I think I must have spent about two hours working on the lineups for yesterday’s scrimmages. First, I take the requests that they make. Then, I pencil in a chart, marking off on another chart which position they are playing and in which squad. Then, I move those names over to a color-coded chart, which is also what I hang on the wall. Honestly, it is a pain in butt. But I don’t want anyone to feel cheated or left out.

That’s my Quidditch Fairness Doctrine: everybody plays.

We’ve had a few years where we have lost the big tournament because of my doctrine. I could  have easily stacked the decks with my athletes and let the non-athletes do very little. I refuse to do that, and if it means losing, I am OK with that. I want everyone to walk away from their special time with Quidditch (they look forward to it from preschool/kindergarten) and think, that was fun.

Of course, even with all my planning and cross-checking, sometimes things slip. Yesterday, one girl came up to me.

“I’m on the same squad twice, Mr. H, ” she said.


She brought me over and showed me the list. Sure enough, there she was as a seeker and a sidelines tosser. I looked at her and smiled.

“Did you bring your magic potion? That one that allows you to be in two places at one time?”

She laughed, and then we moved things around to straighten it out. And then they played. All of them.

Peace (on the Quidditch pitch),
PS — this is this year’s symbol for my team
Permafrost symbol

Dr Seuss on the Driveway

Dr Suess on the Driveway
My seven year old and my two young nieces took out the sidewalk chalk yesterday and created this wonderful driveway masterpiece to celebrate Dr. Seuss. I was going to share it as part of my Slice of Life, but … I already had something there. So, this is a visual bonus Slice of Life.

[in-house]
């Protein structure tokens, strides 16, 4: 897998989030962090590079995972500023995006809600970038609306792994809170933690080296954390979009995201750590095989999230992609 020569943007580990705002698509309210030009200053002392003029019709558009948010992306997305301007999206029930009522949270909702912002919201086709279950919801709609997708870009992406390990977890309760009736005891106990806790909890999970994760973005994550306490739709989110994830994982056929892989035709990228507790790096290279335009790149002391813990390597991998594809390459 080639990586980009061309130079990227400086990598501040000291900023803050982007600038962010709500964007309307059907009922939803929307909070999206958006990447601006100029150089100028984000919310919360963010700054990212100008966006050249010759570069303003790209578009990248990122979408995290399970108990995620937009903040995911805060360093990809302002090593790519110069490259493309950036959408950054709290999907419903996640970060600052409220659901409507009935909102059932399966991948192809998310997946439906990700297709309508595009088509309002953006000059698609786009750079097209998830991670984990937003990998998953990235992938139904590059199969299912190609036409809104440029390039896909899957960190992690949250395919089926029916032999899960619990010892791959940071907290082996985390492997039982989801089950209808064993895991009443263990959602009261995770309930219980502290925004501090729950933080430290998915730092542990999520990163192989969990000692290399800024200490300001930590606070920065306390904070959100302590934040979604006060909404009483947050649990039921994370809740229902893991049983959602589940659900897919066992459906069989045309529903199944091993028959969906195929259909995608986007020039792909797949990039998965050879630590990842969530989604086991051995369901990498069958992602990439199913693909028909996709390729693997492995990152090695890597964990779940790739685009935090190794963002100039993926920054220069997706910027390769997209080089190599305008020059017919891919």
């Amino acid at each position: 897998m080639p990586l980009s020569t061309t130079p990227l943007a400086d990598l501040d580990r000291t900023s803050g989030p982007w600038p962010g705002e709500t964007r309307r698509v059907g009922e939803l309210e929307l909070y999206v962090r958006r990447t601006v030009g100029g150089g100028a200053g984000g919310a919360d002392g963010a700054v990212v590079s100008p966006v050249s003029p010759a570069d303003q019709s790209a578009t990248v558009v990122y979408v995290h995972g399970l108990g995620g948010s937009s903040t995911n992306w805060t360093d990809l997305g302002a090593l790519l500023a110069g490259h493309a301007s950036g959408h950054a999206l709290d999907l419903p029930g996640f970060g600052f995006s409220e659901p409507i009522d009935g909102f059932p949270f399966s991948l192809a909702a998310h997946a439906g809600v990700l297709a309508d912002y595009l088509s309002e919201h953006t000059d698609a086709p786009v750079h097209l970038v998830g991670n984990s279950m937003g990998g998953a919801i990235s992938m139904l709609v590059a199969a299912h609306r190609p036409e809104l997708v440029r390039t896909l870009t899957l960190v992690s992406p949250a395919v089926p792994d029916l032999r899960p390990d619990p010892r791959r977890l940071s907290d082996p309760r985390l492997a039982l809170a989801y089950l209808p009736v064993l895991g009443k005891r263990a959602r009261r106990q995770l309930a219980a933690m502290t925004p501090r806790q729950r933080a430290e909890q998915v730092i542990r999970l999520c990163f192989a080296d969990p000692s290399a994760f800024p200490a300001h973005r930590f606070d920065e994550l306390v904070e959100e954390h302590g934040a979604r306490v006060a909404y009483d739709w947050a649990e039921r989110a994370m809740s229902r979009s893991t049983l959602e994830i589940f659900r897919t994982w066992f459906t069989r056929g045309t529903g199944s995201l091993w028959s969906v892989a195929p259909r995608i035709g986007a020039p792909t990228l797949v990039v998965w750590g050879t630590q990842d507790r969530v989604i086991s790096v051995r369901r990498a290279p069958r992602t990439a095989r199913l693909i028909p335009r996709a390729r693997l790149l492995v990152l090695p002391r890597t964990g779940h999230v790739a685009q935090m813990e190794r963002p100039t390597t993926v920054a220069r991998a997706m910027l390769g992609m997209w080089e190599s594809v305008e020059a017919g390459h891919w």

Peace (with some chalk and imagination),


Slice of Life: The ‘Inside This’ Poetry Podcast

I’m a big fan of how technology can bring student voices forward. Yesterday, I pulled out my voice recorder as my sixth graders were sharing a poem entitled “Inside This …” and asked if anyone wanted to share their poems as a podcast. I got a handful in each class, and the poems were nicely done, and sound wonderful. (The poem uses figurative language techniques to get at the essence of an inanimate object. I allowed one exception for the girl who wrote about a chicken egg. She loves writing about chickens.)

Enjoy the voices!

Peace (in the podcast),


Book Review: Gregor and the Code of Claw

Cover of: Gregor And The Code Of Claw by Suzanne Collins

And that wraps up the adventures of Gregor the Overlander.

My son and I finished the very last book in the Gregor the Overlander series by Suzanne Collins. Gregor and the Code of Claw kept up the pace of action and violence of the other books as the humans who live underground in the city of Regalia are engaged in a brutal war with the rats. Gregor, the 12 year old warrior, is a key piece of the puzzle for victory, as is his younger sisters, but Collins nicely develops his character so that he comes to loathe war and relish peace.